Riding a bike is typically viewed as something most people can simply do without thinking, an automatic response latent inside one’s body from childhood. Thus, in a useful way, the cliché “it’s just like riding a bike” refers to the connection between technology and the body, which can bypass the consciousness-based model of behavior in provocative ways. But at the same time, the phrase subsumes a complex relationship within a seemingly automatic response. The fact that riding a bicycle is often taken for granted erases subtle differences between how and why people ride. Rather than an innate human capacity, for many people riding a bike is an experience that offers a wide range of emotional dynamics. By examining how “riding a bike” differs depending on specific bodies, spaces, and technological relationships, we can learn how subjectivity forms in relation to social and material environments. The complex relationship the body, bicycle, and space challenges assumptions that govern urban systems. Current bicycling trends have shifted debates around bicycling in ways that challenge traditional approaches of bike planners and advocates, particularly in attempts to attract new riders. Yet without a careful understanding of how and why bicycling differs from dominant automobile-centered transportation, urban decision makers risk re-inscribing existing patterns of mobility at the expense of a more impactful future. In this dissertation, I examine how differences emerge around everyday bicycling as a relational capacity to act, locating my approach within the field of “mobilities studies.” I use the concept of the affective assemblage, a concept that describes the relational dynamics of the bicycle, bodies, and diverse kinds of urban space. I then describe how bicycle planning debates that emerged in the 1970s pivoted around assumptions that privileged specific age, gender, race, and class positions at the expense of others. I extend these debates into the present by looking at how contemporary approaches frame design debates in ways that simultaneously include and exclude certain ways of moving. Next, drawing on urban spatial theory and qualitative research, I examine how bicycle riders employ tactics based on social capacities for feeling “in place to negotiate pathways through changing urban terrain. These spatial practices are connected with a nonlinear urban landscape that displays spatial gaps fundamental to developing bicycling habits in different ways, and lay the foundation for affective difference. Next, drawing on crowd theory, I outline how patterns form around particular aspects of the bicycle assemblage, so that clothing or riding style signify a larger affective connections, combinations of emotional attitudes and capacities for action. Using interviews, I show how these patterns form an affective taxonomy that describes how different modes of experience and capacities sort bicyclists. Finally, I look at how affective difference relates to current planning policies that attempt to appeal to new riders. As decision makers have begun to recognize the limitations of traditional bicycle planning, they are experimenting with design and policy approaches aimed at diversifying the affective range of bicyclists, for example, bicycle boulevards, “open streets” events, and bike share systems Yet in practice, while these approaches circumvent automobility logics in specific ways, they remain limited by both political and institutional constraints, and the affective assumptions made by advocates.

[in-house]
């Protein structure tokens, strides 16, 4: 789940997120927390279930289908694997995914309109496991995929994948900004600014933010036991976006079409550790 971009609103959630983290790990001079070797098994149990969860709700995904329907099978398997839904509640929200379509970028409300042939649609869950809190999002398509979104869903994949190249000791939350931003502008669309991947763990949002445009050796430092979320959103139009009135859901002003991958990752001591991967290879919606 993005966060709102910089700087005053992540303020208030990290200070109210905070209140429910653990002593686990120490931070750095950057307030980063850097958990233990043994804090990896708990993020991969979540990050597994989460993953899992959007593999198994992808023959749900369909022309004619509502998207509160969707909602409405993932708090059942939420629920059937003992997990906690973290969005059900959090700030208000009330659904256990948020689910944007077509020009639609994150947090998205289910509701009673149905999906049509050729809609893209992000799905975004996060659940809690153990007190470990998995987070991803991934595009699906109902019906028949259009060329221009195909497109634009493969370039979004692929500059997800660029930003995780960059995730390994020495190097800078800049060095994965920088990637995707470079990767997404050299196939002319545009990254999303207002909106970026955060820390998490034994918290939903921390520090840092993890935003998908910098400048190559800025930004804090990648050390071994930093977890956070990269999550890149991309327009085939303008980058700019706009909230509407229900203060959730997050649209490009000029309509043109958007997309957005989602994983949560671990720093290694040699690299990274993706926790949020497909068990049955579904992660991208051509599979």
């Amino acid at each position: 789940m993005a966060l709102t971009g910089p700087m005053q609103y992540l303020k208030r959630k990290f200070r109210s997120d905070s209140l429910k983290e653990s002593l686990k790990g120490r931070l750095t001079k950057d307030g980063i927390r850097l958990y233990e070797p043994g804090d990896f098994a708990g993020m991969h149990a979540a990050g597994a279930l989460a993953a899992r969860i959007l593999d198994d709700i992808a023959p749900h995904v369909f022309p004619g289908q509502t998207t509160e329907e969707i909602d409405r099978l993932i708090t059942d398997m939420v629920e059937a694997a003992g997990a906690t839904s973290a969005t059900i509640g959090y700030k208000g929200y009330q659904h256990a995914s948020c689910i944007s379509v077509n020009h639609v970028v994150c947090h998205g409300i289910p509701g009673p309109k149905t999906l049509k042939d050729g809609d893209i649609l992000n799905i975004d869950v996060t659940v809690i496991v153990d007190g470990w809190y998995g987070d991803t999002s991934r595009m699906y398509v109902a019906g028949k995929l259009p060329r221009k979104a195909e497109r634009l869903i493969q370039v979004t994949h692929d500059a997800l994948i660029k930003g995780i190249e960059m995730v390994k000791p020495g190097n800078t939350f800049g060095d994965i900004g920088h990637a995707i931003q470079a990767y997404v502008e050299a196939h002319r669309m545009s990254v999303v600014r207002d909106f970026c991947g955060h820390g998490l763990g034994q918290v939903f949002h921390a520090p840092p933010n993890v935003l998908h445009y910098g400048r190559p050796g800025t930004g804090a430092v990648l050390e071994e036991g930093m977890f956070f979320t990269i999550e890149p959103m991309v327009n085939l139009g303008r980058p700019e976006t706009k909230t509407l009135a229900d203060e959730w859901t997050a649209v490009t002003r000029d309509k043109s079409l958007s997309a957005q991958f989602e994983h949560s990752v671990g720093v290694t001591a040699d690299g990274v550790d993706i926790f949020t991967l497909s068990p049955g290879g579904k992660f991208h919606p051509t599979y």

University of Minnesota Ph.D. dissertation. September 2015. Major: Geography. Advisor: Arun Saldanha. 1 computer file (PDF); v, 257 pages.
In Search of New Riders: Affective Exclusions and Bicycle Planning in Minneapolis/Saint Paul.
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